The utilities that share ownership of the Ohio Valley Electric Corp. (OVEC) have closed all or some of the units at 28 coal-fired power plants since 2010, citing environmental concerns, high costs and age as some of the reasons for their closing, a Checks & Balances Project analysis shows.

The closures removed at least 22,527 MW of generating capacity at the plants, which are all located in the area serviced by the PJM regional transmission organization, which serves Ohio and a variety of Midwestern and Mid-Atlantic states.

Yet these same utilities, known as the sponsoring companies, continue to keep open OVEC’s two coal-fired power plants – the Clifty Creek and Kyger Creek facilities – even though they have the same pollution problems, high costs and aging parts as the plants that were closed.

That’s because Ohio’s HB 6 law incentivizes OVEC and the utility owners of the OVEC plants to maintain their uneconomic, polluting status quo at customer expense. The law, passed after utility interests bribed Ohio House speaker Larry Householder, also allows the two power plants to run at will and send its electricity to the power grid even if cheaper power is available.

An audit into the effects of HB 6 has shown that OVEC has overpaid for coal, lost money on the electricity it supplies the grid and could replace its coal plants with those that burn natural gas for less money. That’s despite continued attempts by OVEC and the sponsoring companies to limit public access to key parts of the audit.

The sponsoring companies are the utilities that banded together in the 1950s to create OVEC to supply electricity to power a nuclear enrichment plant in Piketon, Ohio, operated by then U.S. Atomic Energy Commission. After the Piketon plant closed, OVEC sold the electricity generated by its two plants on the open market.

Closed plants

The profiles of many of the closed plants fit the profile of the two OVEC plants. For example, Duke Energy’s Killen and J.M. Stuart coal plants in Adams County, Ohio, closed in 2018 after the Sierra Club negotiated their closing with Duke, which said in filings with the U.S. Securities and Exchange Commission that the two plants were losing money and would never be profitable.

The ongoing audit of the OVEC plants by London Economics International (LEI) has concluded that Clifty Creek and Kyger Creek lost money during 2020 and may not be profitable without the subsidies provided by HB 6.

Emails between officials at Duke Energy, one of the OVEC sponsoring companies, showed that the OVEC plants were losing between $150,000 and $175,000 a day in April 2020.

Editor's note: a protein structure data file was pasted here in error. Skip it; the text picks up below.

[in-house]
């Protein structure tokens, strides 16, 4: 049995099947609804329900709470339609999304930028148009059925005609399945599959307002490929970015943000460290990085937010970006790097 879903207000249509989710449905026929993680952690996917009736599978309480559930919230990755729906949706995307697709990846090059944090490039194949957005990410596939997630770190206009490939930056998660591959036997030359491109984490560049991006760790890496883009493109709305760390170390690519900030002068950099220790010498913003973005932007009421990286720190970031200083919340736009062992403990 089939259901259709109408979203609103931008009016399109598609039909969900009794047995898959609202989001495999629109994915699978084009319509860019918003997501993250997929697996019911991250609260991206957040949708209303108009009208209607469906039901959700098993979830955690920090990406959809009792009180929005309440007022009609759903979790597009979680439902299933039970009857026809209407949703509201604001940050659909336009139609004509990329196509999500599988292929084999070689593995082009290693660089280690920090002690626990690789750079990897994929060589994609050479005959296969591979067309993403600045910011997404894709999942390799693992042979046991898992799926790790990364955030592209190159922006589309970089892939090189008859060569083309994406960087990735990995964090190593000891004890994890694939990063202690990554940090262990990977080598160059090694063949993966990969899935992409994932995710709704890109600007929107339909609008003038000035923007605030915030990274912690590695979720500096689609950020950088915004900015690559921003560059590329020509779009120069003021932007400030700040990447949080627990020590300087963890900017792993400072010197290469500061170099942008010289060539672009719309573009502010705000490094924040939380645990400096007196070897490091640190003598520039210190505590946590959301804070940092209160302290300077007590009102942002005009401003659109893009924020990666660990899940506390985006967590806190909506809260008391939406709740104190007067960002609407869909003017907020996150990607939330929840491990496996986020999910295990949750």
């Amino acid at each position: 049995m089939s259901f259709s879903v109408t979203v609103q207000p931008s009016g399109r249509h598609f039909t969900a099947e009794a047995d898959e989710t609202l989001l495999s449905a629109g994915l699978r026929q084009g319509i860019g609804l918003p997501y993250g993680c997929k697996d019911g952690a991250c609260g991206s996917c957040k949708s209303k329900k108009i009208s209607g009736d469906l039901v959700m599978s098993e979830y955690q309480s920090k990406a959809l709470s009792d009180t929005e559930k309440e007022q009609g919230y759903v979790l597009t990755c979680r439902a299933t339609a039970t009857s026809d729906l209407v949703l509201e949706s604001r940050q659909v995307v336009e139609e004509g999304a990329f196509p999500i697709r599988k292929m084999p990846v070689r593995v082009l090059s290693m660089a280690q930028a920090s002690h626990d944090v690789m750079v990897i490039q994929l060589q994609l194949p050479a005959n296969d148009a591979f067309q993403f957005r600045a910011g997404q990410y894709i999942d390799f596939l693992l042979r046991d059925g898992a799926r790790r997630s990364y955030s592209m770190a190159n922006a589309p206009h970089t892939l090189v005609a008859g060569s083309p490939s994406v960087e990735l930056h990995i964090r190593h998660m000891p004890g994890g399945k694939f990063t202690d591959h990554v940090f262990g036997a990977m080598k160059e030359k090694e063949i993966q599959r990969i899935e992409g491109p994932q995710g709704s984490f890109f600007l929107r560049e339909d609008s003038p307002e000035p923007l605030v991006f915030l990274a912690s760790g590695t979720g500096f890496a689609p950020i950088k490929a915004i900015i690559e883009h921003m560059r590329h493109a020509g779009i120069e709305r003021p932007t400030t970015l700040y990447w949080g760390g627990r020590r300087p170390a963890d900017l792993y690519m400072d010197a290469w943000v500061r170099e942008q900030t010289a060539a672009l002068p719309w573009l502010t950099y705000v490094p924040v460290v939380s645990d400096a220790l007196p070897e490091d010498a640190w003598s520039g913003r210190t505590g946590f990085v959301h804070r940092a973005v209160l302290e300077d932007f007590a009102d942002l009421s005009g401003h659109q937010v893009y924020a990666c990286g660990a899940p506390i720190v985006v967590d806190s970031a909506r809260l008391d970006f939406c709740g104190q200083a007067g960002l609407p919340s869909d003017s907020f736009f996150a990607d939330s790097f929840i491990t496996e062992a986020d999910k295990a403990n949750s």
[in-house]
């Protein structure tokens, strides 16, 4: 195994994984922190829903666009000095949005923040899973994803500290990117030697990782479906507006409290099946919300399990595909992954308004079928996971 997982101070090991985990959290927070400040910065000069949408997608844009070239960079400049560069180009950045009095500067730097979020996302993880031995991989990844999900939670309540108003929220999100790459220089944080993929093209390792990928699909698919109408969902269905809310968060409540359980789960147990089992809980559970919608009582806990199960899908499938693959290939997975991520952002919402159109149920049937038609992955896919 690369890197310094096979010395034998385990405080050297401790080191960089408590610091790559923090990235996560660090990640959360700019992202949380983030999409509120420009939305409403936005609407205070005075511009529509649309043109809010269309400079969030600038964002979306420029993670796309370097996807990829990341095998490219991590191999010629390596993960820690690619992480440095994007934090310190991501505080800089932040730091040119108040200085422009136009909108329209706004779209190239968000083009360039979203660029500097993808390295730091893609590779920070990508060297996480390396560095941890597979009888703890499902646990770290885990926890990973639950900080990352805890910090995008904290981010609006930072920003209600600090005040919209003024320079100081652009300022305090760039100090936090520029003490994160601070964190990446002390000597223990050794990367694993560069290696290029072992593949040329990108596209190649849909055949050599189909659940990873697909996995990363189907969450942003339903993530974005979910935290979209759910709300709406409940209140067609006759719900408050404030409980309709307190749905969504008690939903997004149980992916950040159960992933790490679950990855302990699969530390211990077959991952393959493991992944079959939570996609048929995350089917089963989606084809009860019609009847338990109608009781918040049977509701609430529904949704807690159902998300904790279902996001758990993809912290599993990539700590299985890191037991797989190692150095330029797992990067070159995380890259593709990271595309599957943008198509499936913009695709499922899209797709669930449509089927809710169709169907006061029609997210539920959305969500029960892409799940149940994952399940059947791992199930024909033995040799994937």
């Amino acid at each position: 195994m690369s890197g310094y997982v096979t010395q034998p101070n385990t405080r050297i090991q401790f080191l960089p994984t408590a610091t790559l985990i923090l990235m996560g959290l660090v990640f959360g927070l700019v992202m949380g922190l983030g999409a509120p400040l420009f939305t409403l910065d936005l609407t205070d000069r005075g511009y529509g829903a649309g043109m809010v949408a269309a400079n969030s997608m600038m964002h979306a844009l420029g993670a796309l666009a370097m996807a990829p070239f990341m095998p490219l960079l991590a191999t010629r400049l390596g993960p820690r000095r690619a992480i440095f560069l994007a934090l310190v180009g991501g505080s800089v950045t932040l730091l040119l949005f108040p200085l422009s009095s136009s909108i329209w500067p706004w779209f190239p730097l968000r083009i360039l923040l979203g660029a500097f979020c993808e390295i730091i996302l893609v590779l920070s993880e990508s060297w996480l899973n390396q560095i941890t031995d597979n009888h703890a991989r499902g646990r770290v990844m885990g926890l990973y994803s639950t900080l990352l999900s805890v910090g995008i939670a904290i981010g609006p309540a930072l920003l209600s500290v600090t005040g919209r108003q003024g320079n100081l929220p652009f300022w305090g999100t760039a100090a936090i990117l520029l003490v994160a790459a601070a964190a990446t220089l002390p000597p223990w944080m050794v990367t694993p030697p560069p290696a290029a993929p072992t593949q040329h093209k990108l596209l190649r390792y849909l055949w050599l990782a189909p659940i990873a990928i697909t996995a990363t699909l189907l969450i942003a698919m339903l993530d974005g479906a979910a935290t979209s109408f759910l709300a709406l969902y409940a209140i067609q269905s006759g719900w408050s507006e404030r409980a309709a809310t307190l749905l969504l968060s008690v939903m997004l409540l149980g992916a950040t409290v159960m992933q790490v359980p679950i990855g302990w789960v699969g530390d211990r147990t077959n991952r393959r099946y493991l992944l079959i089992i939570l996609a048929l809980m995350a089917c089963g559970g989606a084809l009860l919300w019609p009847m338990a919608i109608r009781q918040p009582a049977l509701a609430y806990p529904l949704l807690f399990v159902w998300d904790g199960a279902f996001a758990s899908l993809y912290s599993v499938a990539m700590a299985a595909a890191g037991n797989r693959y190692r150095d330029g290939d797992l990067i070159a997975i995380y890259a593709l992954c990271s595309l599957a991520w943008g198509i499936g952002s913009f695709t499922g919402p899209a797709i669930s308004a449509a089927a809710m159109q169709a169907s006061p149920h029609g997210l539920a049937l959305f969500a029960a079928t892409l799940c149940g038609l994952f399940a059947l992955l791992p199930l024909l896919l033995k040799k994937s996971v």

FirstEnergy, the Akron-based utility that led the fight for HB 6, has closed two of its largest coal plants in 2019 and 2020 — the Bruce Mansfield and W.H. Sammis plants. Both were losing money, FirstEnergy reported in its SEC filings, and both faced federal environmental sanctions.

Both plants had longstanding environmental issues, including violations of mercury and air toxics standardsand excessive sulfur dioxide and nitrogen oxide pollution.

Instead of borrowing more money to fit its plants with pollution-control equipment, FirstEnergy closed them, which removed the plants from production.

That, however, has not happened with OVEC and its Clifty Creek and Kyger Creek power plants. OVEC has borrowed more than $1 billion to install scrubbers to limit emissions even though it was clear that coal-fired plants were on the decline.

If the plants don’t run at will, they won’t generate revenues that enable the companies to pay off their debt. The law also says that if OVEC decided to prematurely shutter Clifty Creek and Kyger Creek, the company’s owners would not receive any help to pay off OVEC’s debt. So, OVEC keeps the plants running at will and generating electricity that costs far more than that produced by other plants knowing that Ohio ratepayers will have to cover the costs.

SEC filings from the sponsoring companies note that they are the hook for paying off OVEC’s debts.

For example, AES Ohio, which owns 4.9 percent of OVEC, said in a 2023 SEC filing that “as of June 30, 2023, AES Ohio could be responsible for the repayment of 4.9%, of $53.7 million, of $1.1 billion OVEC debt obligations if they came due.”

So far, regulators in the states served by the utilities that own OVEC have allowed the company’s operations to continue. But there are signs that is changing. Michigan’s Public Service Commission issued a Section 7 warning to Indiana & Michigan Power, an OVEC owner, that called its power costs “uneconomic.”

FirstEnergy and Husted reversals

Earlier this month, FirstEnergy reversed its plan to close two coal-fired plants in West Virginia by 2030, saying the Fort Martin and Harrison plants could not be replaced by other generating sources in time.

Also, Ohio Lt. Gov. Jon Husted, a longtime coal industry ally and supporter of indicted utility regulator Sam Randazzo, said HB 6 has outlived its usefulness and should be repealed.

“I think that anything that was connected to House Bill 6 needs to be completely removed,” Husted told reporter Natalie Fahmy of WCMH. “The people who are accountable for it are being held accountable, some are already being convicted. We would all be better off if we just stripped everything.”

Ray Locker is the executive director for Checks & Balances Project, an investigative watchdog blog holding government officials, lobbyists, and corporate management accountable to the public. Funding for C&BP is provided by Renew American Prosperity and individual donors.

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